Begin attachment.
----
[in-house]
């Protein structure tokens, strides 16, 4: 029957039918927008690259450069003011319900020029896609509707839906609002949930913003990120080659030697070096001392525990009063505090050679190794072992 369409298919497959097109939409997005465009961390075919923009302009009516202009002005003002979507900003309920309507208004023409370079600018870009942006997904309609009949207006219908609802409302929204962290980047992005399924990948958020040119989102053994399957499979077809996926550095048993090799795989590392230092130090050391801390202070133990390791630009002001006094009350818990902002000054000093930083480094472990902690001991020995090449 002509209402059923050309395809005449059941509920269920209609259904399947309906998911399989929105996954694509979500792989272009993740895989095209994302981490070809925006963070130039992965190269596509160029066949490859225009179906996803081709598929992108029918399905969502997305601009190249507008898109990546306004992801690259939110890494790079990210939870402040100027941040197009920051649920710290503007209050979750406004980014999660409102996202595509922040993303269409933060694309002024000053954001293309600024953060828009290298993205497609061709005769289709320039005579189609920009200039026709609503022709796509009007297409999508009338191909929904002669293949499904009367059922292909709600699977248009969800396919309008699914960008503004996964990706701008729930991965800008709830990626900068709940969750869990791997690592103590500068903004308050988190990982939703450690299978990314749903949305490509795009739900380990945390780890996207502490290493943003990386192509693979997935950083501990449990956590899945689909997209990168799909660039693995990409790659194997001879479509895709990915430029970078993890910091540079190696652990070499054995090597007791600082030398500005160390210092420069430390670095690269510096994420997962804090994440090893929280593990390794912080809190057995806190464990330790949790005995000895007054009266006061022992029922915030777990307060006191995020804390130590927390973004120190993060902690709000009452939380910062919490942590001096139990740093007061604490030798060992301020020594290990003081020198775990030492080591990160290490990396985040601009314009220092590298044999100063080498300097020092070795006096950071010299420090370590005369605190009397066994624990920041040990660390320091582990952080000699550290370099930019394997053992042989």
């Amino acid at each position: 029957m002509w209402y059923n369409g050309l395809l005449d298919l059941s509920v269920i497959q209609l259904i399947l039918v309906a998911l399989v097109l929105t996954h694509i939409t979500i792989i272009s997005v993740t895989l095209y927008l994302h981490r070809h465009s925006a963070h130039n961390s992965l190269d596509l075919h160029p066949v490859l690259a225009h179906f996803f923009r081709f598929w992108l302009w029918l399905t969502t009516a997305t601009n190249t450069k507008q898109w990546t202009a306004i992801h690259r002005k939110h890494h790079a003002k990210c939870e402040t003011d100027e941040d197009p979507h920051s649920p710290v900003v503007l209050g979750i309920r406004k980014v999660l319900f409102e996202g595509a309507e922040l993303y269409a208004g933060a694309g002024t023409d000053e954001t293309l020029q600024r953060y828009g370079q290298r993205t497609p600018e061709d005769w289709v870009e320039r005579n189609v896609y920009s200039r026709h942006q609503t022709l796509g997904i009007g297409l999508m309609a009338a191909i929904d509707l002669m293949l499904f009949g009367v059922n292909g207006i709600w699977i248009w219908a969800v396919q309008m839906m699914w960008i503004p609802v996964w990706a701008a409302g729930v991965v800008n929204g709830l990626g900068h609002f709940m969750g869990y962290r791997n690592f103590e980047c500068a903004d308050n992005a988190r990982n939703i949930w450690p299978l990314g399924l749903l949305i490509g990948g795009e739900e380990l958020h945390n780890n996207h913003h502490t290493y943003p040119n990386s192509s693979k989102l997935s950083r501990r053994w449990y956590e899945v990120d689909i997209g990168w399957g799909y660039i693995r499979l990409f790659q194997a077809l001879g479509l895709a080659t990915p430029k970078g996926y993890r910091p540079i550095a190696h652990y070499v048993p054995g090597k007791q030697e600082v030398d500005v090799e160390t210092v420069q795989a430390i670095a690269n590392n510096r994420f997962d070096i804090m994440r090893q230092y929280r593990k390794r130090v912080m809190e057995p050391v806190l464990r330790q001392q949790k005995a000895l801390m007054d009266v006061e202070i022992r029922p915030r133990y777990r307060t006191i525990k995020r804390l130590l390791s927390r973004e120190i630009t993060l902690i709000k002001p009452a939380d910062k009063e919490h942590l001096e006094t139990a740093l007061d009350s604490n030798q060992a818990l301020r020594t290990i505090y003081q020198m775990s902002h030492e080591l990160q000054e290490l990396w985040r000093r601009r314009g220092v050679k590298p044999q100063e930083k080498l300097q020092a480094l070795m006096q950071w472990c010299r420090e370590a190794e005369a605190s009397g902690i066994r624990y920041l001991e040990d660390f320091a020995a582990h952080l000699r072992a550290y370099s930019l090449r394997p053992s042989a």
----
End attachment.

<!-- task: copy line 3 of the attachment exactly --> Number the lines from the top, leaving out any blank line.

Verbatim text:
């Amino acid at each position: 029957m002509w209402y059923n369409g050309l395809l005449d298919l059941s509920v269920i497959q209609l259904i399947l039918v309906a998911l399989v097109l929105t996954h694509i939409t979500i792989i272009s997005v993740t895989l095209y927008l994302h981490r070809h465009s925006a963070h130039n961390s992965l190269d596509l075919h160029p066949v490859l690259a225009h179906f996803f923009r081709f598929w992108l302009w029918l399905t969502t009516a997305t601009n190249t450069k507008q898109w990546t202009a306004i992801h690259r002005k939110h890494h790079a003002k990210c939870e402040t003011d100027e941040d197009p979507h920051s649920p710290v900003v503007l209050g979750i309920r406004k980014v999660l319900f409102e996202g595509a309507e922040l993303y269409a208004g933060a694309g002024t023409d000053e954001t293309l020029q600024r953060y828009g370079q290298r993205t497609p600018e061709d005769w289709v870009e320039r005579n189609v896609y920009s200039r026709h942006q609503t022709l796509g997904i009007g297409l999508m309609a009338a191909i929904d509707l002669m293949l499904f009949g009367v059922n292909g207006i709600w699977i248009w219908a969800v396919q309008m839906m699914w960008i503004p609802v996964w990706a701008a409302g729930v991965v800008n929204g709830l990626g900068h609002f709940m969750g869990y962290r791997n690592f103590e980047c500068a903004d308050n992005a988190r990982n939703i949930w450690p299978l990314g399924l749903l949305i490509g990948g795009e739900e380990l958020h945390n780890n996207h913003h502490t290493y943003p040119n990386s192509s693979k989102l997935s950083r501990r053994w449990y956590e899945v990120d689909i997209g990168w399957g799909y660039i693995r499979l990409f790659q194997a077809l001879g479509l895709a080659t990915p430029k970078g996926y993890r910091p540079i550095a190696h652990y070499v048993p054995g090597k007791q030697e600082v030398d500005v090799e160390t210092v420069q795989a430390i670095a690269n590392n510096r994420f997962d070096i804090m994440r090893q230092y929280r593990k390794r130090v912080m809190e057995p050391v806190l464990r330790q001392q949790k005995a000895l801390m007054d009266v006061e202070i022992r029922p915030r133990y777990r307060t006191i525990k995020r804390l130590l390791s927390r973004e120190i630009t993060l902690i709000k002001p009452a939380d910062k009063e919490h942590l001096e006094t139990a740093l007061d009350s604490n030798q060992a818990l301020r020594t290990i505090y003081q020198m775990s902002h030492e080591l990160q000054e290490l990396w985040r000093r601009r314009g220092v050679k590298p044999q100063e930083k080498l300097q020092a480094l070795m006096q950071w472990c010299r420090e370590a190794e005369a605190s009397g902690i066994r624990y920041l001991e040990d660390f320091a020995a582990h952080l000699r072992a550290y370099s930019l090449r394997p053992s042989a």